Ensure that the Auto-Sync button is turned on. This will automatically sync whatever white balance changes you do to the first frame to all the other frames below.

The next step is to open the images in Lightroom and make the white balance corrections. Pick a spot in the image which you feel is white using the color picker tool. Drag the white balance slider to adjust manually if necessary to set the right white balance. Auto-sync will sync all the remaining images in the stack.

Using LR/Enfuse or the Photomatix Pro Software

The final step is to use a tool named LR/Enfuse. This tool blends all the exposures in the stack and creates a perfectly balanced image with a greater dynamic range than it is possible with a single frame. You can download the plugin here.

Another option is the Photomatix Software by HDR Soft, which recently improved their Fusion/Real-Estate method (version 5.1 upwards). This method is designed for interior scenes with a view out of the window and is now called Fusion/Interior, and it includes a new brightness setting.

You can download a free trial or upgrade your version of Photomatix and try it for yourself.

Both the LR/Enfuse and the Photomatix option work without having to leave Lightroom, and the stacked photos can be saved right into the Lightroom image folder you are working on.

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The new Lightroom Merge functionality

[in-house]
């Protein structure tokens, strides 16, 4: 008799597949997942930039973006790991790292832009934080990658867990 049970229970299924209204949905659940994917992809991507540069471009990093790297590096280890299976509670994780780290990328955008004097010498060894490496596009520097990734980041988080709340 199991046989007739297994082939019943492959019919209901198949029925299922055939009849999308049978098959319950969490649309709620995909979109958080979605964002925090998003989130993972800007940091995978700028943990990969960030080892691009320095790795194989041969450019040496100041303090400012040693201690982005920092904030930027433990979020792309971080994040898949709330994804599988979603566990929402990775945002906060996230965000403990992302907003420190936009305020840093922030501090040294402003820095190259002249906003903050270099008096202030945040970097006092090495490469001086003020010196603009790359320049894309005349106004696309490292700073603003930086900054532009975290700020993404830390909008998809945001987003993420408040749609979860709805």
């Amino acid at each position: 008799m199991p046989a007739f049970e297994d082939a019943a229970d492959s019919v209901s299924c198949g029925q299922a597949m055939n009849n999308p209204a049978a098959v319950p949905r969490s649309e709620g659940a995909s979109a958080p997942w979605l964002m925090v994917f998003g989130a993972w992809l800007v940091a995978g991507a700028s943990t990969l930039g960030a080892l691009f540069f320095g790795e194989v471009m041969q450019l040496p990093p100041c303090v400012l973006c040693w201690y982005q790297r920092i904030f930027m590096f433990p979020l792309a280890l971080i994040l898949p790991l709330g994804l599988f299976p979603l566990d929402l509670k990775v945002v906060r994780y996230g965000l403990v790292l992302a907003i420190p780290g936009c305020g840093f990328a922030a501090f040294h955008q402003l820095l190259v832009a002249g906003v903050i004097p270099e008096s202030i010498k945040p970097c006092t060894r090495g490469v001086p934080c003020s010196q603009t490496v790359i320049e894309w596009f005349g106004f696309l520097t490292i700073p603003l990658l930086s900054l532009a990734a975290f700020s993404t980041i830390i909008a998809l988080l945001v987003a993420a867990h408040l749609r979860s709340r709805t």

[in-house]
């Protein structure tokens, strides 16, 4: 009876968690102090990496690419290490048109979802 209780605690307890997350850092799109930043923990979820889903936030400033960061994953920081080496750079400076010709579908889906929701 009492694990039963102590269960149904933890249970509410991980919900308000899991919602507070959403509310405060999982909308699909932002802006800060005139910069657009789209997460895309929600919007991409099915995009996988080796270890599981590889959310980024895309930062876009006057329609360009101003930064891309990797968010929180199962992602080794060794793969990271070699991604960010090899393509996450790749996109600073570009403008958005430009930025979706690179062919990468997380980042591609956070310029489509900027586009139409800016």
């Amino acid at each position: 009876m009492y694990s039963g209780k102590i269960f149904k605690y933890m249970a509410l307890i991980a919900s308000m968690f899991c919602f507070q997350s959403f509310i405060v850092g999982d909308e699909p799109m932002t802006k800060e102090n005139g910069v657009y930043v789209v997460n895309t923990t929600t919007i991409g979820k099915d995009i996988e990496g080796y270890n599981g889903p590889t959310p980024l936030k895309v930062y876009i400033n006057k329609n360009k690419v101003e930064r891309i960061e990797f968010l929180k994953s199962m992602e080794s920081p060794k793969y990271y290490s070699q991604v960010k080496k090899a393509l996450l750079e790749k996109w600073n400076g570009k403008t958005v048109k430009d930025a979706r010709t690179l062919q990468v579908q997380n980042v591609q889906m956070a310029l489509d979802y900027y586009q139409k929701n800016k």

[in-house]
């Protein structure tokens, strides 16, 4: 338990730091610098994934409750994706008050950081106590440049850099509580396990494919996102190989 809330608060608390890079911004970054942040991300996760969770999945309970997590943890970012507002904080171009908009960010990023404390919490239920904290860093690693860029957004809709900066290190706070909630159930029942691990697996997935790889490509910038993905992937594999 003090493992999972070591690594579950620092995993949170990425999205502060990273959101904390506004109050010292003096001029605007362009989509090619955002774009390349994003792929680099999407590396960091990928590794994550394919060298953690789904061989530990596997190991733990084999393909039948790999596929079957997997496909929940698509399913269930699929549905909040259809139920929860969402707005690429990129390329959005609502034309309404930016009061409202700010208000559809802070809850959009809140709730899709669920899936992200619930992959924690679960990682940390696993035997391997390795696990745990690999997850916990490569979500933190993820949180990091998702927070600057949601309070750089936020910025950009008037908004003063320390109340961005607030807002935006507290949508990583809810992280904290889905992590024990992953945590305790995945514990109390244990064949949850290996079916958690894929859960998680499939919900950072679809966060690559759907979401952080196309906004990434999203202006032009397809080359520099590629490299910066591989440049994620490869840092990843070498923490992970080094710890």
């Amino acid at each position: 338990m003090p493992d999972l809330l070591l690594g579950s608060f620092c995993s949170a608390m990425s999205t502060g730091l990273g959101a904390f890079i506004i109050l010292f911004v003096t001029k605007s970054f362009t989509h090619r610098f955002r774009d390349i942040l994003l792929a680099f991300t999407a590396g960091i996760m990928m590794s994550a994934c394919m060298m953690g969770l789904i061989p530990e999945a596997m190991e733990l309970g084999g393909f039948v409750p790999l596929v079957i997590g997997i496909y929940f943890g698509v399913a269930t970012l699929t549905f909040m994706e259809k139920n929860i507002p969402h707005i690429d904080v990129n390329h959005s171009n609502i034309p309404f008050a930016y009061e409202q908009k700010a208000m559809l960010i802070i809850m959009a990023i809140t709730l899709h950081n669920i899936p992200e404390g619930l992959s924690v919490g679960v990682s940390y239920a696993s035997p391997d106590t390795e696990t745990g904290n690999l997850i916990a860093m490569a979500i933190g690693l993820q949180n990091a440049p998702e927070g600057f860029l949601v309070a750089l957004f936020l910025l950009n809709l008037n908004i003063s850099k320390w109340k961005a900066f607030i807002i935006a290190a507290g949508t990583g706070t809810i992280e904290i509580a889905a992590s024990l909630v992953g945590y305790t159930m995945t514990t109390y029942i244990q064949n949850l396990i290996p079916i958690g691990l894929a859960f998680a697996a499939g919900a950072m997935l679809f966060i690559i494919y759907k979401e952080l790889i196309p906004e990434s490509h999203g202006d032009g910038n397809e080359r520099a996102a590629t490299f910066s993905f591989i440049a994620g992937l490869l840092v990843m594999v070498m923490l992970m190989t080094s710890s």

The new Adobe Lightroom CC now comes with a built-in “Photo Merge” functionality (right-click on the selected images > “Photo Merge”, choose from “HDR…” or “Panorama…”)

If you don’t have Lightroom yet, you can download a free trial of Adobe Creative Cloud Lightroom.

So with Adobe Lightroom having this build in merge functionality, the question arises:

Do you still need external plugins/software to stack images for your real estate shots?

According to Peter from, Photomatix Pro is still the best solution, especially when it comes to interior architecture.

So get started by stacking your real estate photos with the build in Lightroom Merge Functionality and if you are not satisfied with the results, you can try the LR/Enfuse plugin (basic version is free, upgrade to the full version by donating) or the Photomatix Pro option.

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Interior Property Photography

How to mix the ambient light outside the window with flash or studio light inside the property when photographing interiors.

Realistic HDR Interior using Lightroom

A tutorial about how to make realistic HDR images of interiors using Lightroom 6/Lightroom CC.

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3 thoughts on “How to Stack Images in Lightroom (for Real Estate Photography)”

  1. I get this error message when trying to run Enfuse in Lightroom CC 2021 on a Mac: “Error running exiftool More information is in the file LREnfuse_log.txt on your desktop”. I’ve read of other Mac users that have reported this problem in earlier Lightroom versions on their Macs. Are you aware of this, and if there’s a solution?

  2. I’m still running a stand alone version of LR 6.14 on MacOS 10.12.6 I suspect that version will not run on the M1 Mac Mini – so I’ll have to get a subscription for Lightroom Classic CC, and d/l a newer version of Enfuse correct?